- Died: 1975
- Rank: 99
- Score: 477.40
- Awards: 2 Oscars / 2 DGA / 2 Critics
- Nominations: 5 Oscars / 4 DGA / 3 Golden Globes
- Feature Films: 20
- Best Film: The Diary of Anne Frank – 1959
- Worst Film: The Only Game in Town – 1970
Top 5 Films:
- The Diary of Anne Frank – 1959
- A Place in the Sun – 1951
- Gunga Din – 1939
- Woman of the Year – 1942
- The More the Merrier – 1943
Top 10 Best Director finishes (Nighthawk awards):
- 1939 – 9th – Gunga Din
- 1951 – 6th – A Place in the Sun
- 1959 – 4th – The Diary of Anne Frank
George Stevens started out as a cinematographer in the 20′s and moved on to directing short films, finally breaking into directing feature films in 1934. As with many directors of the Studio Era, he was able to move among many genres, including comedy (Kentucky Kernels), drama (Alice Adams), musical (Swing Time), western (Annie Oakley), and adventure (Gunga Din).
In the 40′s, Stevens became more prominent, earning an Oscar nomination and the New York Film Critics award for The More the Merrier. He also directed the first (and best) of the Hepburn-Tracy films: Woman of the Year.
Stevens went off to work in the Signal Corps during World War II and made only more film before 1951. The 50′s were to be his decade. All four of the films he made during that decade were nominated for the DGA, and for Best Picture and Director at the Oscars. He won two Oscars, though neither film (A Place in the Sun and Giant) won Best Picture. Many people consider Shane to be his masterpiece, but I have never liked Shane, finding that it uses the cliches, but does not actually rise above them. It doesn’t help when the only person to give a memorable performance in the film is the villain.
Had Stevens stopped making films in 1959, he would have gone out on top. Instead, he made two more films, The Greatest Story Ever Told in 1965 and The Only Game in Town in 1970, two of his worst films.
Stevens’ reputation is not as high as it once was. He never caught on with the auteur theorists and because his greatest success came in the 50′s, is not recognized as one of the greats of the Studio Era.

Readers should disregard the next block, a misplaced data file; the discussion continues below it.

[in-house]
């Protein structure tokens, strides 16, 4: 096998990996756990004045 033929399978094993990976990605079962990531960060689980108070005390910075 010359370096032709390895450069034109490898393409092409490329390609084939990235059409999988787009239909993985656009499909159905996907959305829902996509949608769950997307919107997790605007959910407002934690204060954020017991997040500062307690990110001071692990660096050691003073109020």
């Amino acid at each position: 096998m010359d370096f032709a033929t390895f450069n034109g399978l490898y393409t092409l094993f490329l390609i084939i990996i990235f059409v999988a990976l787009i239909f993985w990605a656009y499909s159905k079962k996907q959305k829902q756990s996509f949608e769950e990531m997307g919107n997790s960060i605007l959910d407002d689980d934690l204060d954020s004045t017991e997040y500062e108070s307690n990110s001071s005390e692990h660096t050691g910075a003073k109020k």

The Diary of Anne Frank – #5 film of 1959
I have only seen The Diary of Anne Frank once. When I started this director project back in 2003, I decided to watch every film from every director on my initial list and re-watch every film I had already seen. Some I skipped because it was hard to find them again but some I skipped because they were too hard for me to watch again. I can’t watch The Diary of Anne Frank again.
I don’t know how much I ever believed in God. We stopped going to church when I was 8 years old and there was never much religion about going to a Society of Friends meeting that I recalled anyway. It was more of a social gathering. But I know definitely when I knew there wasn’t a god, when I made a conscious decision that I would not believe in any such being, and that’s when I read The Diary of Anne Frank and watched Night and Fog when I was a freshman in high school. I read those words “in spite of everything I still believe that people are really good at heart,” and then I learned what happened to her and I watched the people in the camps in Night and Fog and I said to hell with this.
It’s a great film, filled with fantastic performances that live up to the historical burden they must bear in such a film. It is suspenseful, dramatic, funny all at the same time. And it carries a weight of tragedy above it all, because people must know going in what the final result is. But I couldn’t ever bear to watch it again.